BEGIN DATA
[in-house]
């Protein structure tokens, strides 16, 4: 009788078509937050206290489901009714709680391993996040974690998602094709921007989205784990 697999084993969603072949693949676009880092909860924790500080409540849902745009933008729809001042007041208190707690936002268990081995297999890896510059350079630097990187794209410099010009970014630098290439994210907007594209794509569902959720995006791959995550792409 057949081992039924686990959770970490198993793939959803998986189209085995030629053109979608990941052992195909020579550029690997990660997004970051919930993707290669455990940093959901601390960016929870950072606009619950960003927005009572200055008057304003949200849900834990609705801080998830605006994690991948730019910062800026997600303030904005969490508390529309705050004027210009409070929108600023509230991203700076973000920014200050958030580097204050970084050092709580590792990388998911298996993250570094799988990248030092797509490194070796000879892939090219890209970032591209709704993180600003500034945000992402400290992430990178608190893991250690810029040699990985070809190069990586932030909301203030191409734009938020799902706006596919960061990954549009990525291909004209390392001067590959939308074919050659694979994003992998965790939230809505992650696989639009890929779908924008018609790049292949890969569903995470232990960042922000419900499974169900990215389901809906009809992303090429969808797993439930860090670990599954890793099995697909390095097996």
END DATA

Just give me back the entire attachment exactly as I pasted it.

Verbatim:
[in-house]
């Protein structure tokens, strides 16, 4: 009788078509937050206290489901009714709680391993996040974690998602094709921007989205784990 697999084993969603072949693949676009880092909860924790500080409540849902745009933008729809001042007041208190707690936002268990081995297999890896510059350079630097990187794209410099010009970014630098290439994210907007594209794509569902959720995006791959995550792409 057949081992039924686990959770970490198993793939959803998986189209085995030629053109979608990941052992195909020579550029690997990660997004970051919930993707290669455990940093959901601390960016929870950072606009619950960003927005009572200055008057304003949200849900834990609705801080998830605006994690991948730019910062800026997600303030904005969490508390529309705050004027210009409070929108600023509230991203700076973000920014200050958030580097204050970084050092709580590792990388998911298996993250570094799988990248030092797509490194070796000879892939090219890209970032591209709704993180600003500034945000992402400290992430990178608190893991250690810029040699990985070809190069990586932030909301203030191409734009938020799902706006596919960061990954549009990525291909004209390392001067590959939308074919050659694979994003992998965790939230809505992650696989639009890929779908924008018609790049292949890969569903995470232990960042922000419900499974169900990215389901809906009809992303090429969808797993439930860090670990599954890793099995697909390095097996």